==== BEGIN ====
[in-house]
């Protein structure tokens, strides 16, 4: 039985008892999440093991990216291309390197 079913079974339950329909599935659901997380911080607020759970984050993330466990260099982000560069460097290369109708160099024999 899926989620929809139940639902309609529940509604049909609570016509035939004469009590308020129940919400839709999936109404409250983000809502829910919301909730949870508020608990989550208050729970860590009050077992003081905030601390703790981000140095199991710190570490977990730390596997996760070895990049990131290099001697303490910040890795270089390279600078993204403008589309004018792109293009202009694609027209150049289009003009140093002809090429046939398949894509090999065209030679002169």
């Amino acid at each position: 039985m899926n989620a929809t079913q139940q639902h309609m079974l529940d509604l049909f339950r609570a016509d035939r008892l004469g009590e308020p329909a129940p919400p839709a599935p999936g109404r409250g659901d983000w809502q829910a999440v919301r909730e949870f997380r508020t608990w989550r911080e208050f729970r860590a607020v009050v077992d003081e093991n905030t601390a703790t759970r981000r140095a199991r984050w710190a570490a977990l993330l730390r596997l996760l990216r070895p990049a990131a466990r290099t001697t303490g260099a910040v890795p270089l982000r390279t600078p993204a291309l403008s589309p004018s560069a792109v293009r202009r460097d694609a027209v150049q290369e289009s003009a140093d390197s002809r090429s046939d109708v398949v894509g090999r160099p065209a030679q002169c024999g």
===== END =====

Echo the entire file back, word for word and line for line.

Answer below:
[in-house]
């Protein structure tokens, strides 16, 4: 039985008892999440093991990216291309390197 079913079974339950329909599935659901997380911080607020759970984050993330466990260099982000560069460097290369109708160099024999 899926989620929809139940639902309609529940509604049909609570016509035939004469009590308020129940919400839709999936109404409250983000809502829910919301909730949870508020608990989550208050729970860590009050077992003081905030601390703790981000140095199991710190570490977990730390596997996760070895990049990131290099001697303490910040890795270089390279600078993204403008589309004018792109293009202009694609027209150049289009003009140093002809090429046939398949894509090999065209030679002169």
């Amino acid at each position: 039985m899926n989620a929809t079913q139940q639902h309609m079974l529940d509604l049909f339950r609570a016509d035939r008892l004469g009590e308020p329909a129940p919400p839709a599935p999936g109404r409250g659901d983000w809502q829910a999440v919301r909730e949870f997380r508020t608990w989550r911080e208050f729970r860590a607020v009050v077992d003081e093991n905030t601390a703790t759970r981000r140095a199991r984050w710190a570490a977990l993330l730390r596997l996760l990216r070895p990049a990131a466990r290099t001697t303490g260099a910040v890795p270089l982000r390279t600078p993204a291309l403008s589309p004018s560069a792109v293009r202009r460097d694609a027209v150049q290369e289009s003009a140093d390197s002809r090429s046939d109708v398949v894509g090999r160099p065209a030679q002169c024999g």